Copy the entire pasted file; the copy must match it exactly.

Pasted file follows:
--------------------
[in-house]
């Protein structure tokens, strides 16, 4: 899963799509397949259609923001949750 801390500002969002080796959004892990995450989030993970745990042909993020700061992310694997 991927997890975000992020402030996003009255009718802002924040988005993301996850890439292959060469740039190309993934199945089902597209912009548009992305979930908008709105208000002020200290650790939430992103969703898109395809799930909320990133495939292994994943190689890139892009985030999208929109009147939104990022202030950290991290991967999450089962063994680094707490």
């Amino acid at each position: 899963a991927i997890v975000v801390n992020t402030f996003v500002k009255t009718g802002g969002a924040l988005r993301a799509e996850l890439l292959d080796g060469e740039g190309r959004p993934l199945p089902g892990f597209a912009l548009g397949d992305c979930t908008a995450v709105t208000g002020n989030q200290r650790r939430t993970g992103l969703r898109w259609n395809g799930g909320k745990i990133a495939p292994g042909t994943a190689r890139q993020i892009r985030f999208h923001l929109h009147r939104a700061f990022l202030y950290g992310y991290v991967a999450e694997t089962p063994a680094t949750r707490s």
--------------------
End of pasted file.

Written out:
[in-house]
């Protein structure tokens, strides 16, 4: 899963799509397949259609923001949750 801390500002969002080796959004892990995450989030993970745990042909993020700061992310694997 991927997890975000992020402030996003009255009718802002924040988005993301996850890439292959060469740039190309993934199945089902597209912009548009992305979930908008709105208000002020200290650790939430992103969703898109395809799930909320990133495939292994994943190689890139892009985030999208929109009147939104990022202030950290991290991967999450089962063994680094707490």
């Amino acid at each position: 899963a991927i997890v975000v801390n992020t402030f996003v500002k009255t009718g802002g969002a924040l988005r993301a799509e996850l890439l292959d080796g060469e740039g190309r959004p993934l199945p089902g892990f597209a912009l548009g397949d992305c979930t908008a995450v709105t208000g002020n989030q200290r650790r939430t993970g992103l969703r898109w259609n395809g799930g909320k745990i990133a495939p292994g042909t994943a190689r890139q993020i892009r985030f999208h923001l929109h009147r939104a700061f990022l202030y950290g992310y991290v991967a999450e694997t089962p063994a680094t949750r707490s």